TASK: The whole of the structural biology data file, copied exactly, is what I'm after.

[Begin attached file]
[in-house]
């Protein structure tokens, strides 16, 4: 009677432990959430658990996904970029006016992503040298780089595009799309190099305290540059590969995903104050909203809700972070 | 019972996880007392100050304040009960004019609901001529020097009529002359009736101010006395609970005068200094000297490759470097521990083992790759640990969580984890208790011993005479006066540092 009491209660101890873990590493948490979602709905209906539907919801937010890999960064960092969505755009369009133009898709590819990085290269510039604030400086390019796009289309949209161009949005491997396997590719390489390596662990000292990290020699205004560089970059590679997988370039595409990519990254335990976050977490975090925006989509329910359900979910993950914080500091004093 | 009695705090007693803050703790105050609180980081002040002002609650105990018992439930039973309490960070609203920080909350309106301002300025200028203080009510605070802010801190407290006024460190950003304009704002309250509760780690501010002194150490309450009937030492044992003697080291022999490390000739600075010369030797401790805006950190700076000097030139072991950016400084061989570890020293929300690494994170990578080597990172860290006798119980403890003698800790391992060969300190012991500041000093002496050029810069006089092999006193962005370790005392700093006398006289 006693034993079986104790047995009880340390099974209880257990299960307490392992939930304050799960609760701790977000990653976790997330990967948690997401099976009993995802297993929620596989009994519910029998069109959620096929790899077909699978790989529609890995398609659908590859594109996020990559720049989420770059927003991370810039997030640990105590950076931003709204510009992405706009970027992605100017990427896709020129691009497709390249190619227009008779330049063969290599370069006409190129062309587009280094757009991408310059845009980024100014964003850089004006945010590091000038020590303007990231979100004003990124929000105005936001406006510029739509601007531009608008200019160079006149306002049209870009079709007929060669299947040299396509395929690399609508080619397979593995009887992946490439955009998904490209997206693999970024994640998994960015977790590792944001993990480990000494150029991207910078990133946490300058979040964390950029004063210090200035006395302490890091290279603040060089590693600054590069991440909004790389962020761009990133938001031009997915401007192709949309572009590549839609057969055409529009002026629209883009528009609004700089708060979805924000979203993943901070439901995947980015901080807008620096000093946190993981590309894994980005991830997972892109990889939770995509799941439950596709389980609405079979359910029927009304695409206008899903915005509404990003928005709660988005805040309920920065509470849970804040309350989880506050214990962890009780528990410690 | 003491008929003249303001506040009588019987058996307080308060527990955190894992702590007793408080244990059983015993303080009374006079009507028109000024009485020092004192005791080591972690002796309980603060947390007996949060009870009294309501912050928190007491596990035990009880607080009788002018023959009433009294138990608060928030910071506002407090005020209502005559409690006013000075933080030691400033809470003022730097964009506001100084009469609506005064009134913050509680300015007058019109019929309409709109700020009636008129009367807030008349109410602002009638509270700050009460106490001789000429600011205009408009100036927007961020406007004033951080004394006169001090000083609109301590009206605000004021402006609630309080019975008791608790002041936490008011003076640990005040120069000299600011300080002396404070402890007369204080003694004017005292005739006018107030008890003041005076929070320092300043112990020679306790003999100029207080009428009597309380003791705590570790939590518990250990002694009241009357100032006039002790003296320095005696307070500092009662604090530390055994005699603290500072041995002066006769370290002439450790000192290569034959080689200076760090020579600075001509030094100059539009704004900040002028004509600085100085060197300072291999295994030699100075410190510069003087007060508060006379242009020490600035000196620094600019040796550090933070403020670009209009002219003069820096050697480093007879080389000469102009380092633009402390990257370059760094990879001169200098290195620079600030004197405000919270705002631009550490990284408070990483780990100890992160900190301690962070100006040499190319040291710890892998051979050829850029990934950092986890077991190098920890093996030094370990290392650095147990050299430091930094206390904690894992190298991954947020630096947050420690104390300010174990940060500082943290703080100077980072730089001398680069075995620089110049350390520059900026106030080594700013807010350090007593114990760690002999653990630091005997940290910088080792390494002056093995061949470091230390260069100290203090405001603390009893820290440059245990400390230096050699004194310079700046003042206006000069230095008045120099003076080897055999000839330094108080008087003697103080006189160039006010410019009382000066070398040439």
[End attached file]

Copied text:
[in-house]
């Protein structure tokens, strides 16, 4: 009677432990959430658990996904970029006016992503040298780089595009799309190099305290540059590969995903104050909203809700972070 | 019972996880007392100050304040009960004019609901001529020097009529002359009736101010006395609970005068200094000297490759470097521990083992790759640990969580984890208790011993005479006066540092 009491209660101890873990590493948490979602709905209906539907919801937010890999960064960092969505755009369009133009898709590819990085290269510039604030400086390019796009289309949209161009949005491997396997590719390489390596662990000292990290020699205004560089970059590679997988370039595409990519990254335990976050977490975090925006989509329910359900979910993950914080500091004093 | 009695705090007693803050703790105050609180980081002040002002609650105990018992439930039973309490960070609203920080909350309106301002300025200028203080009510605070802010801190407290006024460190950003304009704002309250509760780690501010002194150490309450009937030492044992003697080291022999490390000739600075010369030797401790805006950190700076000097030139072991950016400084061989570890020293929300690494994170990578080597990172860290006798119980403890003698800790391992060969300190012991500041000093002496050029810069006089092999006193962005370790005392700093006398006289 006693034993079986104790047995009880340390099974209880257990299960307490392992939930304050799960609760701790977000990653976790997330990967948690997401099976009993995802297993929620596989009994519910029998069109959620096929790899077909699978790989529609890995398609659908590859594109996020990559720049989420770059927003991370810039997030640990105590950076931003709204510009992405706009970027992605100017990427896709020129691009497709390249190619227009008779330049063969290599370069006409190129062309587009280094757009991408310059845009980024100014964003850089004006945010590091000038020590303007990231979100004003990124929000105005936001406006510029739509601007531009608008200019160079006149306002049209870009079709007929060669299947040299396509395929690399609508080619397979593995009887992946490439955009998904490209997206693999970024994640998994960015977790590792944001993990480990000494150029991207910078990133946490300058979040964390950029004063210090200035006395302490890091290279603040060089590693600054590069991440909004790389962020761009990133938001031009997915401007192709949309572009590549839609057969055409529009002026629209883009528009609004700089708060979805924000979203993943901070439901995947980015901080807008620096000093946190993981590309894994980005991830997972892109990889939770995509799941439950596709389980609405079979359910029927009304695409206008899903915005509404990003928005709660988005805040309920920065509470849970804040309350989880506050214990962890009780528990410690 | 003491008929003249303001506040009588019987058996307080308060527990955190894992702590007793408080244990059983015993303080009374006079009507028109000024009485020092004192005791080591972690002796309980603060947390007996949060009870009294309501912050928190007491596990035990009880607080009788002018023959009433009294138990608060928030910071506002407090005020209502005559409690006013000075933080030691400033809470003022730097964009506001100084009469609506005064009134913050509680300015007058019109019929309409709109700020009636008129009367807030008349109410602002009638509270700050009460106490001789000429600011205009408009100036927007961020406007004033951080004394006169001090000083609109301590009206605000004021402006609630309080019975008791608790002041936490008011003076640990005040120069000299600011300080002396404070402890007369204080003694004017005292005739006018107030008890003041005076929070320092300043112990020679306790003999100029207080009428009597309380003791705590570790939590518990250990002694009241009357100032006039002790003296320095005696307070500092009662604090530390055994005699603290500072041995002066006769370290002439450790000192290569034959080689200076760090020579600075001509030094100059539009704004900040002028004509600085100085060197300072291999295994030699100075410190510069003087007060508060006379242009020490600035000196620094600019040796550090933070403020670009209009002219003069820096050697480093007879080389000469102009380092633009402390990257370059760094990879001169200098290195620079600030004197405000919270705002631009550490990284408070990483780990100890992160900190301690962070100006040499190319040291710890892998051979050829850029990934950092986890077991190098920890093996030094370990290392650095147990050299430091930094206390904690894992190298991954947020630096947050420690104390300010174990940060500082943290703080100077980072730089001398680069075995620089110049350390520059900026106030080594700013807010350090007593114990760690002999653990630091005997940290910088080792390494002056093995061949470091230390260069100290203090405001603390009893820290440059245990400390230096050699004194310079700046003042206006000069230095008045120099003076080897055999000839330094108080008087003697103080006189160039006010410019009382000066070398040439």